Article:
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I don't really understand the point of generics. What do they do, how do you use them?

From what I can tell, all they do is check return types at compile times instead of run times to avoid running the program before an error is thrown. Is this all they do?

for example:

public <Integer> int test() {
    return 'c'; //will throw error at compile instead of runtime

I was reading something about how generics are arbitrary, and you should only use capital letters? This is kind of confusing.

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closed as not a real question by BalusC, Pablo Fernandez, EJP, Paŭlo Ebermann, Graviton Oct 20 '11 at 2:09

It's difficult to tell what is being asked here. This question is ambiguous, vague, incomplete, overly broad, or rhetorical and cannot be reasonably answered in its current form. For help clarifying this question so that it can be reopened, visit the help center.If this question can be reworded to fit the rules in the help center, please edit the question.

This is incorrect - you can't use a primitive as a generic. – duffymo Oct 19 '11 at 1:14
You do realize that regardless of whether or not there are generics, return types are always checked at compilation time. All you're doing here is confusing the programmer by returning a 'c' (which is ASCII value 143) instead of an obvious integer. – Chris Oct 19 '11 at 1:14
@duffymo I'm not actually sure if there's anything about that method signature that isn't incorrect or based on wrong assumptions. – millimoose Oct 19 '11 at 1:15
@Chris: that's what I thought, which is why I'm confused. I don't understand what Generics do. – switz Oct 19 '11 at 1:15
It's correct now that it's been changed. The first writing had <int> – duffymo Oct 19 '11 at 1:15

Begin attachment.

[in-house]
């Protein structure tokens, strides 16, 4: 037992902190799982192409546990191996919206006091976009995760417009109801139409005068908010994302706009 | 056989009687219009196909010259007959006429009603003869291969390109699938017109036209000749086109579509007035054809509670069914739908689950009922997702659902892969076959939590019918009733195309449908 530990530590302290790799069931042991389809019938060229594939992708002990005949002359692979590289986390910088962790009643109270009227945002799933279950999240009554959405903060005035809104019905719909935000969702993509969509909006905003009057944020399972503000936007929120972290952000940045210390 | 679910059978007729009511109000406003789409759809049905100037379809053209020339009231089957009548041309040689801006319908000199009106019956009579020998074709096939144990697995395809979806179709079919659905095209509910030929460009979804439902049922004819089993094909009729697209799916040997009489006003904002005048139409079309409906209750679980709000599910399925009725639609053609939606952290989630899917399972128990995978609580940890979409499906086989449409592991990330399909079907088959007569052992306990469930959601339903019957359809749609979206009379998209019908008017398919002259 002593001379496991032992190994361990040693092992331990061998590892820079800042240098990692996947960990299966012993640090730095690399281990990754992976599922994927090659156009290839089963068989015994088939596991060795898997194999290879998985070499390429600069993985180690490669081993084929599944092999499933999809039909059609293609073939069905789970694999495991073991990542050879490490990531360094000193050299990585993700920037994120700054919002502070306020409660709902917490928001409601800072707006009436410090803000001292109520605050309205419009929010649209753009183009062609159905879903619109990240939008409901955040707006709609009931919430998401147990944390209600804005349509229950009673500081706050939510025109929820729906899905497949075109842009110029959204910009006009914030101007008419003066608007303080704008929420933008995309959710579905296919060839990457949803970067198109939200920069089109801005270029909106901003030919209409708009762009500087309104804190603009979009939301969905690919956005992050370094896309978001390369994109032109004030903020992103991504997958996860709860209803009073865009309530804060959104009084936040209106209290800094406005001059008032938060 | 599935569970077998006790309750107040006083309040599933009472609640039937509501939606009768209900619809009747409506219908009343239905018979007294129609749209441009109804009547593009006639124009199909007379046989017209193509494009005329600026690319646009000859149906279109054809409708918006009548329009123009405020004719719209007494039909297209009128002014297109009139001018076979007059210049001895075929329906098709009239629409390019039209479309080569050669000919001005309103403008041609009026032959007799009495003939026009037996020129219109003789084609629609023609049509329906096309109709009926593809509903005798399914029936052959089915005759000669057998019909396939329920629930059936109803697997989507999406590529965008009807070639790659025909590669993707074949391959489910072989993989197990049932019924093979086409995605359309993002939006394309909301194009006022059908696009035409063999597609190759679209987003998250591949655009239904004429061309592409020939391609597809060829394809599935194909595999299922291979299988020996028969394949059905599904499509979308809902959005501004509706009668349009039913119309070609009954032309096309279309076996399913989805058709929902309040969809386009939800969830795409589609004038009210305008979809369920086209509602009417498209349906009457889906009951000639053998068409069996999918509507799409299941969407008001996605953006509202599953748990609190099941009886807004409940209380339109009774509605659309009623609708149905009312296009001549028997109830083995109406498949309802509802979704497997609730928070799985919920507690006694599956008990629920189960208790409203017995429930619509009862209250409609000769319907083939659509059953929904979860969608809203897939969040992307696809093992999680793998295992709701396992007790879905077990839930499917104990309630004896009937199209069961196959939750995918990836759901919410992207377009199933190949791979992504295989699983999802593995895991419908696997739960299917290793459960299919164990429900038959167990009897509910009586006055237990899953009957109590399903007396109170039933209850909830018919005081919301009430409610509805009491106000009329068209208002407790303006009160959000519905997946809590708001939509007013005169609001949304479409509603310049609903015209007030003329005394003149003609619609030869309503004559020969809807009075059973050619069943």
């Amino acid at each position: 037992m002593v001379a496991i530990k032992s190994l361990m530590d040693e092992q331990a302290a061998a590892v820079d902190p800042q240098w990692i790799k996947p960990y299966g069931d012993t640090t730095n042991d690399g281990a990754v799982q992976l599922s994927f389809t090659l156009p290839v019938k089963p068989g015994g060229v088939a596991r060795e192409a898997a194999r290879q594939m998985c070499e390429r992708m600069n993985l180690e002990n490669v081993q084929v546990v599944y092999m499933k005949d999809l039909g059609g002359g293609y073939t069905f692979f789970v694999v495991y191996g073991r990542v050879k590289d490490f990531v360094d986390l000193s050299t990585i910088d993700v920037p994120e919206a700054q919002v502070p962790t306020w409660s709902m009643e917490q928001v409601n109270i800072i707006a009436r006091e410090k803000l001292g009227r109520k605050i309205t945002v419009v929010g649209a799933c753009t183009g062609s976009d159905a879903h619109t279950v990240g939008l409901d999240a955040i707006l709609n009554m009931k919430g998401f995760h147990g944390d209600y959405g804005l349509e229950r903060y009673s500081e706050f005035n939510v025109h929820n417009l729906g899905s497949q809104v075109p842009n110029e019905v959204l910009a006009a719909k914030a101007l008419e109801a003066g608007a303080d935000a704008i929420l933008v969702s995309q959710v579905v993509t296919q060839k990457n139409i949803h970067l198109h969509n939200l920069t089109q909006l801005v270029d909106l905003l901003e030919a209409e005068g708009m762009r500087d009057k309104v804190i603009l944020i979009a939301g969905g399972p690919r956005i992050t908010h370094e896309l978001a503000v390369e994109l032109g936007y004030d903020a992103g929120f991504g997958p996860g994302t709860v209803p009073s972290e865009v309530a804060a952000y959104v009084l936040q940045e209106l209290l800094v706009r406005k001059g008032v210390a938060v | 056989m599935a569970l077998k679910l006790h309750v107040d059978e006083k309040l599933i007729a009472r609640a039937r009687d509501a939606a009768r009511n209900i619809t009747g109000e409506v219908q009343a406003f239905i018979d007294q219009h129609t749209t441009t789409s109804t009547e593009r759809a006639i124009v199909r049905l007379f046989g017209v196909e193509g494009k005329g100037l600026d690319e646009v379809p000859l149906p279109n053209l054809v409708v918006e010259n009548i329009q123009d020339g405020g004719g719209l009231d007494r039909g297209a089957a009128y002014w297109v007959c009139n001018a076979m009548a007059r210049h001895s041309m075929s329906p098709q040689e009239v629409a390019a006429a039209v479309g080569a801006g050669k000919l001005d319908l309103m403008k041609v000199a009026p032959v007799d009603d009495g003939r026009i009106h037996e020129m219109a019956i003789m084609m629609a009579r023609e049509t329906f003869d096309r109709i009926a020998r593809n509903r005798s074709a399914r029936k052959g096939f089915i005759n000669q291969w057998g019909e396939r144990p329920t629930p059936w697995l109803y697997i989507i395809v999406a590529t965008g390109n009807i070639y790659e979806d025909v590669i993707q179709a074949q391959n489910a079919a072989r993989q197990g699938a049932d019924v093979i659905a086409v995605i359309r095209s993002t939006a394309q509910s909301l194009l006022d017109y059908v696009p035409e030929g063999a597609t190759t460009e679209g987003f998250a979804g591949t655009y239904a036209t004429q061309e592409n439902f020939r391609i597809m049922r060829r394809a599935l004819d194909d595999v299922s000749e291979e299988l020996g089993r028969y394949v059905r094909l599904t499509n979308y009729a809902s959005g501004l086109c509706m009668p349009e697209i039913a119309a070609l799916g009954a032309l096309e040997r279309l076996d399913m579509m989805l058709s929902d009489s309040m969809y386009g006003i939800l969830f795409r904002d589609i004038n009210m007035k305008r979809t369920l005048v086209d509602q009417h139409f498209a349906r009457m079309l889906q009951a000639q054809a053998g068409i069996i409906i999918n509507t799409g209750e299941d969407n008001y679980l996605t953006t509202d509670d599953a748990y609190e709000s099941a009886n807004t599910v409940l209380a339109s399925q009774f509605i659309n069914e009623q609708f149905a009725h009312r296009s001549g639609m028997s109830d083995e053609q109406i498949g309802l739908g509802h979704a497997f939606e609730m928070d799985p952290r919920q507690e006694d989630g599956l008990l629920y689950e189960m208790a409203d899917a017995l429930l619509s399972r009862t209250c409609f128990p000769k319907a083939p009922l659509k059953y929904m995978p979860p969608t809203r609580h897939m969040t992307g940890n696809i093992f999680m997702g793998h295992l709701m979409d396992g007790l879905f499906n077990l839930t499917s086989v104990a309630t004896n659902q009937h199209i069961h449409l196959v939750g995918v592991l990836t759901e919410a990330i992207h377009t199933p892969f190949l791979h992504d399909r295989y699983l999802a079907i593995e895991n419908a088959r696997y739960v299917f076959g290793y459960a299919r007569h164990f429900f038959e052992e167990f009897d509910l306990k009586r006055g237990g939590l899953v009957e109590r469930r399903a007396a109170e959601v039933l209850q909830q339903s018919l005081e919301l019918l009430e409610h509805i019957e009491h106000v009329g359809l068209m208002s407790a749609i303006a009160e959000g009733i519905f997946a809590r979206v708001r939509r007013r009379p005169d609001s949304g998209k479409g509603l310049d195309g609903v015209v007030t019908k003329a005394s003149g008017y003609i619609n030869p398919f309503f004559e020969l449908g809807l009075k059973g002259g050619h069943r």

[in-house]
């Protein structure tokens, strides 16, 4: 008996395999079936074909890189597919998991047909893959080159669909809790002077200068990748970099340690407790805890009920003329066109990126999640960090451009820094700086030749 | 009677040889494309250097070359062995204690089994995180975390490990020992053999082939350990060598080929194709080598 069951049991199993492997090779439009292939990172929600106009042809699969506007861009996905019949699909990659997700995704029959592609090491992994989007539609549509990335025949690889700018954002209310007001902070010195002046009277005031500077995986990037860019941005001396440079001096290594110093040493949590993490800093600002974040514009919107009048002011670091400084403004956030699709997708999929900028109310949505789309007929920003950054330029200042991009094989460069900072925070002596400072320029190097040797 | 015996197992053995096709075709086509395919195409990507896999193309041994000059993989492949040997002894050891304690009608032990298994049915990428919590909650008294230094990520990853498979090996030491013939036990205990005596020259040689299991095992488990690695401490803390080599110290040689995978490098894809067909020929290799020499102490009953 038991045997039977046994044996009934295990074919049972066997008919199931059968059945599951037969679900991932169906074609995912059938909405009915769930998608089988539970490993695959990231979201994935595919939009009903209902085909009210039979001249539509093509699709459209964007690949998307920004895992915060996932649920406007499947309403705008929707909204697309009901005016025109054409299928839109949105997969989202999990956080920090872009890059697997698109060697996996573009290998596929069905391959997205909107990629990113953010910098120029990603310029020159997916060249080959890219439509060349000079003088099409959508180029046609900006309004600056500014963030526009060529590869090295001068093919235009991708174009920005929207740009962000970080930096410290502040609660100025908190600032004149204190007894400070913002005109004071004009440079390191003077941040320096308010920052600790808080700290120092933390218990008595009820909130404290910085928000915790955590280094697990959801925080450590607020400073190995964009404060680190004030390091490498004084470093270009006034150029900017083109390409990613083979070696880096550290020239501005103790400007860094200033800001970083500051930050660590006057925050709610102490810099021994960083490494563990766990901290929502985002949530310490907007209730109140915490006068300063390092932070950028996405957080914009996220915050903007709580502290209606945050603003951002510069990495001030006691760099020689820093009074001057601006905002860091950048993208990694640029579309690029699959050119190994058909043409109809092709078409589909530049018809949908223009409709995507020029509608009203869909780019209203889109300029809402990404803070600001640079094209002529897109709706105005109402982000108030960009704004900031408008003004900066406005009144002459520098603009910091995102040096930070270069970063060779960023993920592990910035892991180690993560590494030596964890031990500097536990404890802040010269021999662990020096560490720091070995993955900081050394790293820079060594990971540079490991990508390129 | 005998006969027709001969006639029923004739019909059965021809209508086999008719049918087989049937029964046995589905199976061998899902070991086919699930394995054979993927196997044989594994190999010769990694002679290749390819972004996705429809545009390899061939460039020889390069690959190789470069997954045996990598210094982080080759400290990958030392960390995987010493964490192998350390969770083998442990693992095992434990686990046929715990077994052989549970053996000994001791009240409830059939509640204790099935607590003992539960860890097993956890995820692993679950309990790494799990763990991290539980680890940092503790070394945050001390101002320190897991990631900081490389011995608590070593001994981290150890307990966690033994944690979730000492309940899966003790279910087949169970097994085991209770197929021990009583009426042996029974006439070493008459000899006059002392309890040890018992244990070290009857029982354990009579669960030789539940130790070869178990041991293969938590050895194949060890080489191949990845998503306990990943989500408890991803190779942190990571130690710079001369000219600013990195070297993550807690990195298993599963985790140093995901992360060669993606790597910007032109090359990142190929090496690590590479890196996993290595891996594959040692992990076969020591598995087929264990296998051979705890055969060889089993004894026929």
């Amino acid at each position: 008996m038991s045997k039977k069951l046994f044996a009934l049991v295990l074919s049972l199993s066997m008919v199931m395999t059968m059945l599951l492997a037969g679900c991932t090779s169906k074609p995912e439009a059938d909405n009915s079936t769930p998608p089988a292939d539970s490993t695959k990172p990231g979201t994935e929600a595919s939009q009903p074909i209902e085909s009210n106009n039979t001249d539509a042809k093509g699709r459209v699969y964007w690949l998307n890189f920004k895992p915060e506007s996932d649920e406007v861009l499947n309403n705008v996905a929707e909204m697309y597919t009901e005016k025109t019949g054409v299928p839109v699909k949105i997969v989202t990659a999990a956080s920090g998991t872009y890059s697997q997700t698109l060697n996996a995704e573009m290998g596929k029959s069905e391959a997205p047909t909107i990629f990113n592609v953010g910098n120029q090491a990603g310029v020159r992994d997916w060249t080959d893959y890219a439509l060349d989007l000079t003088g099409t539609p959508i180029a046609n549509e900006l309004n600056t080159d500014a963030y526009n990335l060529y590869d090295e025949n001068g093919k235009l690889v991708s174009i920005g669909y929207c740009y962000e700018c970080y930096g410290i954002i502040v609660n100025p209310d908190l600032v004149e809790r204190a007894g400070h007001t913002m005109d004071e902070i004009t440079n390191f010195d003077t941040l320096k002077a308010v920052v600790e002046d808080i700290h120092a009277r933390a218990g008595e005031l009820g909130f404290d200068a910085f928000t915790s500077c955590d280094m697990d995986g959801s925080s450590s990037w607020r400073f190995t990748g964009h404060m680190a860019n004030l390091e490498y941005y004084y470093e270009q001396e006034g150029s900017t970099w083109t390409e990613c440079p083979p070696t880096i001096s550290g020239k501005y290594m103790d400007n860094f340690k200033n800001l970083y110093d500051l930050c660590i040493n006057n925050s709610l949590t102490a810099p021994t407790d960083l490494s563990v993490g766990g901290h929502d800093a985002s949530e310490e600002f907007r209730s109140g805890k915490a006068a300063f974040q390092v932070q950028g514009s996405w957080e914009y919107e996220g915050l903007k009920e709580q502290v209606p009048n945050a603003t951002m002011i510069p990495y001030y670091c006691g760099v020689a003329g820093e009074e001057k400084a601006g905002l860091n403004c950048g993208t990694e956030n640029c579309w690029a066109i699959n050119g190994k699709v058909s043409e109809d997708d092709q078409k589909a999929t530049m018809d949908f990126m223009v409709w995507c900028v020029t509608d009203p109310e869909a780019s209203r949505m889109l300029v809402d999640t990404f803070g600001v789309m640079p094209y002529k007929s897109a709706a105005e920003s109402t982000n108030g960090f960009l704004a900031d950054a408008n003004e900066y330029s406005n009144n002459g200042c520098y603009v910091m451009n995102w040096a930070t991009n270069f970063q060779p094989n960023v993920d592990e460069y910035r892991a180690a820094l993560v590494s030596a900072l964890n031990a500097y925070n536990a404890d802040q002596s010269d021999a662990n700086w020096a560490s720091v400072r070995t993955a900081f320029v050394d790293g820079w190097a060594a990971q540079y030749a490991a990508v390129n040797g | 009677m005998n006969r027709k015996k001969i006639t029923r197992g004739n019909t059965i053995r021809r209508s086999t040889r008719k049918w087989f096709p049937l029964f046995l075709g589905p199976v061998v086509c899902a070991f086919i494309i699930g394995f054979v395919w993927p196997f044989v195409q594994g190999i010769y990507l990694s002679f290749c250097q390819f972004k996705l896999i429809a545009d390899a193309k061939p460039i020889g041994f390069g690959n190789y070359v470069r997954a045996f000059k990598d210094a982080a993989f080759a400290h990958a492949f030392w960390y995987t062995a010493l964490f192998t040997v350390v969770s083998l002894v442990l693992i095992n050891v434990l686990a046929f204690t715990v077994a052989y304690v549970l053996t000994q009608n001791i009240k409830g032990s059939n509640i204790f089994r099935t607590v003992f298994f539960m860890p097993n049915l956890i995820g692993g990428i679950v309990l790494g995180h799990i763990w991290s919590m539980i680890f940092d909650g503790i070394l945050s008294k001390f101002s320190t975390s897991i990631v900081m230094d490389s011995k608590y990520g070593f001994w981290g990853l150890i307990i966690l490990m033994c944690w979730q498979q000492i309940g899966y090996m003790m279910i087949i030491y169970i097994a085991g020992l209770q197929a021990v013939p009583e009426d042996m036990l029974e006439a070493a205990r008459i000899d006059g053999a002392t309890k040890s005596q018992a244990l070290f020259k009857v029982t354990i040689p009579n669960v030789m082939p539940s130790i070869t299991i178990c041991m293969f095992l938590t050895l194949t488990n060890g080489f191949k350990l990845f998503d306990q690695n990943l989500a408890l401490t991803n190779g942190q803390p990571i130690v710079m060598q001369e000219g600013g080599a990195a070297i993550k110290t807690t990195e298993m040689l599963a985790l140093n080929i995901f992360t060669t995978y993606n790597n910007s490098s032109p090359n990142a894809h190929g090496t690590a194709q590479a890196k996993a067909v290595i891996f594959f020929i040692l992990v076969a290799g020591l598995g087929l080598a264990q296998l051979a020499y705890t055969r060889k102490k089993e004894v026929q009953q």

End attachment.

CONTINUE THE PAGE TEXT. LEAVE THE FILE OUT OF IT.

up vote 29 down vote accepted

Generics allow you to customize a "generic" method or class to whatever type you're working with. For example, suppose you have a method that adds two numbers together. In order to work with the types themselves, you might have to create multiple versions of this method. For instance:

public int Add(int a, int b)

public double Add(double a, double b)

public float Add(float a, float b)

Generics allow you to create a single method that is customized for the type that invokes it.

public T Add<T>(T a, T b)

T is substituted for whatever type you use.

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Okay, that's really clear, thanks! Now if I do something like Stack<Location> = new Stack<Location>; does that mean I have a stack that can only utilize Location objects? – switz Oct 19 '11 at 1:27
@Switz - Maybe. You have a stack of Location or Location derived objects. For instance, if you have a class called "MyLocation" derived from Location, you can add it to your stack. – Erik Funkenbusch Oct 19 '11 at 1:29
Thanks, really cleared it up! – switz Oct 19 '11 at 1:30
Apart from the above answer: we use generics in ADT for type safety – Premraj Jul 2 '15 at 11:47

Refer to the Fundamentals in Angelika Langer's FAQ – it's the best explanation of all things related to Java's generics you're likely to find. That said, the original primary goal of generics was to enable "typed" collections.

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I'm reading this now, thanks. – switz Oct 19 '11 at 1:20
thanks for the link it was really helpful :) – JAVA Sep 14 '13 at 4:48

The simplest way I can think of to explain generics is the good ol' copy-paste metaphore:

public <COPY> PASTE addTwoThings(PASTE a, PASTE b) {
    return a + b;

You specify a type (in the <COPY> portion) and java use this type throughout the code block, and it will make sure that the types are compatible. By doing it this way, you avoid having to write:

  • addTwoIntegers
  • addTwoStrings
  • addTwoMyObjects

etc. Don't confuse this for a preprocessor though, Java expects ONLY a type to be given.

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So what will be the outcome here? – switz Oct 19 '11 at 1:20
The outcome is that if you specify "String" as the type (when you call it), then suddenly you've got a method that knows how to add two strings together. Likewise, if you specify an integer as the type, it will add two integers and return an integer. – Chris Oct 19 '11 at 1:22

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